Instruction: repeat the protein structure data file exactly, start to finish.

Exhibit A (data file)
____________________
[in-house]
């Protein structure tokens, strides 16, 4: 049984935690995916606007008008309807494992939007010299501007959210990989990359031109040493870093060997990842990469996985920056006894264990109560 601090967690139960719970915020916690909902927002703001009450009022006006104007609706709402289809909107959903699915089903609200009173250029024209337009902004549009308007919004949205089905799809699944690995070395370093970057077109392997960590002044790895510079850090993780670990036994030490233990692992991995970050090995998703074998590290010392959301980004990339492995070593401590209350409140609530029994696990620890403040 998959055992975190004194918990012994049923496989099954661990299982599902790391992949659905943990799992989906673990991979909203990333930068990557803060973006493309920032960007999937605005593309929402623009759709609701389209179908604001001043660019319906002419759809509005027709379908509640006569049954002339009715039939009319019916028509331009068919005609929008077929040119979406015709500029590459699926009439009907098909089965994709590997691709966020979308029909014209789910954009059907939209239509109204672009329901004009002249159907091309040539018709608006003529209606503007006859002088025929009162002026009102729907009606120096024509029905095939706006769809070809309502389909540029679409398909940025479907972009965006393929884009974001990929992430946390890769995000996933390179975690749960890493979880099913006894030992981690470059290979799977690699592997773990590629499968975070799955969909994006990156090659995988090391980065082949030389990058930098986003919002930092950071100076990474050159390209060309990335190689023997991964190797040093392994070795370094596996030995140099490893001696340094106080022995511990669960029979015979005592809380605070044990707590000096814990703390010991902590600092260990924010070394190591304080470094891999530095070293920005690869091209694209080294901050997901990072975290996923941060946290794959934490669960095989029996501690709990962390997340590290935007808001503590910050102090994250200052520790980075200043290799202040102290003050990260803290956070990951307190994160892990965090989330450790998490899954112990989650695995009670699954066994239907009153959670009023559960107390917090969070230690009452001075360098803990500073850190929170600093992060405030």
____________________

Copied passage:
[in-house]
């Protein structure tokens, strides 16, 4: 049984935690995916606007008008309807494992939007010299501007959210990989990359031109040493870093060997990842990469996985920056006894264990109560 601090967690139960719970915020916690909902927002703001009450009022006006104007609706709402289809909107959903699915089903609200009173250029024209337009902004549009308007919004949205089905799809699944690995070395370093970057077109392997960590002044790895510079850090993780670990036994030490233990692992991995970050090995998703074998590290010392959301980004990339492995070593401590209350409140609530029994696990620890403040 998959055992975190004194918990012994049923496989099954661990299982599902790391992949659905943990799992989906673990991979909203990333930068990557803060973006493309920032960007999937605005593309929402623009759709609701389209179908604001001043660019319906002419759809509005027709379908509640006569049954002339009715039939009319019916028509331009068919005609929008077929040119979406015709500029590459699926009439009907098909089965994709590997691709966020979308029909014209789910954009059907939209239509109204672009329901004009002249159907091309040539018709608006003529209606503007006859002088025929009162002026009102729907009606120096024509029905095939706006769809070809309502389909540029679409398909940025479907972009965006393929884009974001990929992430946390890769995000996933390179975690749960890493979880099913006894030992981690470059290979799977690699592997773990590629499968975070799955969909994006990156090659995988090391980065082949030389990058930098986003919002930092950071100076990474050159390209060309990335190689023997991964190797040093392994070795370094596996030995140099490893001696340094106080022995511990669960029979015979005592809380605070044990707590000096814990703390010991902590600092260990924010070394190591304080470094891999530095070293920005690869091209694209080294901050997901990072975290996923941060946290794959934490669960095989029996501690709990962390997340590290935007808001503590910050102090994250200052520790980075200043290799202040102290003050990260803290956070990951307190994160892990965090989330450790998490899954112990989650695995009670699954066994239907009153959670009023559960107390917090969070230690009452001075360098803990500073850190929170600093992060405030």